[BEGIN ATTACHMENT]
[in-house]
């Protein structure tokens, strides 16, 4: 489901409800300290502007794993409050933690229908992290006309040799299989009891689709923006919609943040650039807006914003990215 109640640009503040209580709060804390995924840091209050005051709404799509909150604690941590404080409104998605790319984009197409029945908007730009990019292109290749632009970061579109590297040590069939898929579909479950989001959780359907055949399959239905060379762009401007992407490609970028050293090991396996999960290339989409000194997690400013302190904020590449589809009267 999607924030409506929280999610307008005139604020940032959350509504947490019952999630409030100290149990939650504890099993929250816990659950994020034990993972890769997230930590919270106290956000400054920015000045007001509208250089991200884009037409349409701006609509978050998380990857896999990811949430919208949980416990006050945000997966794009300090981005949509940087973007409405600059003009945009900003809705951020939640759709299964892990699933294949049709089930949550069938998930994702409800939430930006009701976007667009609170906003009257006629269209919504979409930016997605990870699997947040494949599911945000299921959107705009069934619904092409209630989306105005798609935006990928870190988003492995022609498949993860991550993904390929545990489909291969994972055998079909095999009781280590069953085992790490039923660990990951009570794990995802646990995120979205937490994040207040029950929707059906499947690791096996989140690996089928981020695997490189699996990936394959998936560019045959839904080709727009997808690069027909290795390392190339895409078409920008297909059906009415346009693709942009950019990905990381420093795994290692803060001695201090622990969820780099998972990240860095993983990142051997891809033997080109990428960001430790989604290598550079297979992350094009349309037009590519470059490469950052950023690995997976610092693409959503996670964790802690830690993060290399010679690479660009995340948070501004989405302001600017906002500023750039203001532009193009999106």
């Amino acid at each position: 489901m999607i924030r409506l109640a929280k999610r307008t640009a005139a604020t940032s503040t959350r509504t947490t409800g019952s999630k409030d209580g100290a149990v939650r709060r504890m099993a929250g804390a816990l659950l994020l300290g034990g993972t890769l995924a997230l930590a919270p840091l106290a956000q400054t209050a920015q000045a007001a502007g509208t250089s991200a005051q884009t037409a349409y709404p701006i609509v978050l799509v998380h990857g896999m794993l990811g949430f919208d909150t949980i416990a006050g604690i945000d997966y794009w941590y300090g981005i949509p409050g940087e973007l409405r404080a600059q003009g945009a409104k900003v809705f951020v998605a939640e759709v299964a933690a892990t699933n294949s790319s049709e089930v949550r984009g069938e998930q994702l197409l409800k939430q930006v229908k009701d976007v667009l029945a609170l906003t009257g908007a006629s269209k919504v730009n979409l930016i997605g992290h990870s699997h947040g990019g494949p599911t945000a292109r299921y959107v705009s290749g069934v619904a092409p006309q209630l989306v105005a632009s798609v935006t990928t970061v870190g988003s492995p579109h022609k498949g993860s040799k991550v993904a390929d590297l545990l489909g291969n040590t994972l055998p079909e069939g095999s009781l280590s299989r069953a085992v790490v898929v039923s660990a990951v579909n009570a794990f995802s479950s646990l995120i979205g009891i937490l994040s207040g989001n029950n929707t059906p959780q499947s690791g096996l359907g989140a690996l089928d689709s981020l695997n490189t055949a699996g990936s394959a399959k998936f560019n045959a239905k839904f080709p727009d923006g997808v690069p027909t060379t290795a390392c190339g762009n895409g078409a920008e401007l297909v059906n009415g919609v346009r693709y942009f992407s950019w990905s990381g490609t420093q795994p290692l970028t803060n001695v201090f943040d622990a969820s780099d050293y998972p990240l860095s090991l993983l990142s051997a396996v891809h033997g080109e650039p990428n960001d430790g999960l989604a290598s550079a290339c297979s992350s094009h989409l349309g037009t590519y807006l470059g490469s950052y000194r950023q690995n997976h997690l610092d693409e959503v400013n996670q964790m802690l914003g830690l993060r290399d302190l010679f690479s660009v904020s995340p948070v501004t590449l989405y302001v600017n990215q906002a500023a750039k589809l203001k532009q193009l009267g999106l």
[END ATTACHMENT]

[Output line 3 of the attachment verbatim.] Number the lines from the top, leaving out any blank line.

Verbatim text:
């Amino acid at each position: 489901m999607i924030r409506l109640a929280k999610r307008t640009a005139a604020t940032s503040t959350r509504t947490t409800g019952s999630k409030d209580g100290a149990v939650r709060r504890m099993a929250g804390a816990l659950l994020l300290g034990g993972t890769l995924a997230l930590a919270p840091l106290a956000q400054t209050a920015q000045a007001a502007g509208t250089s991200a005051q884009t037409a349409y709404p701006i609509v978050l799509v998380h990857g896999m794993l990811g949430f919208d909150t949980i416990a006050g604690i945000d997966y794009w941590y300090g981005i949509p409050g940087e973007l409405r404080a600059q003009g945009a409104k900003v809705f951020v998605a939640e759709v299964a933690a892990t699933n294949s790319s049709e089930v949550r984009g069938e998930q994702l197409l409800k939430q930006v229908k009701d976007v667009l029945a609170l906003t009257g908007a006629s269209k919504v730009n979409l930016i997605g992290h990870s699997h947040g990019g494949p599911t945000a292109r299921y959107v705009s290749g069934v619904a092409p006309q209630l989306v105005a632009s798609v935006t990928t970061v870190g988003s492995p579109h022609k498949g993860s040799k991550v993904a390929d590297l545990l489909g291969n040590t994972l055998p079909e069939g095999s009781l280590s299989r069953a085992v790490v898929v039923s660990a990951v579909n009570a794990f995802s479950s646990l995120i979205g009891i937490l994040s207040g989001n029950n929707t059906p959780q499947s690791g096996l359907g989140a690996l089928d689709s981020l695997n490189t055949a699996g990936s394959a399959k998936f560019n045959a239905k839904f080709p727009d923006g997808v690069p027909t060379t290795a390392c190339g762009n895409g078409a920008e401007l297909v059906n009415g919609v346009r693709y942009f992407s950019w990905s990381g490609t420093q795994p290692l970028t803060n001695v201090f943040d622990a969820s780099d050293y998972p990240l860095s090991l993983l990142s051997a396996v891809h033997g080109e650039p990428n960001d430790g999960l989604a290598s550079a290339c297979s992350s094009h989409l349309g037009t590519y807006l470059g490469s950052y000194r950023q690995n997976h997690l610092d693409e959503v400013n996670q964790m802690l914003g830690l993060r290399d302190l010679f690479s660009v904020s995340p948070v501004t590449l989405y302001v600017n990215q906002a500023a750039k589809l203001k532009q193009l009267g999106l």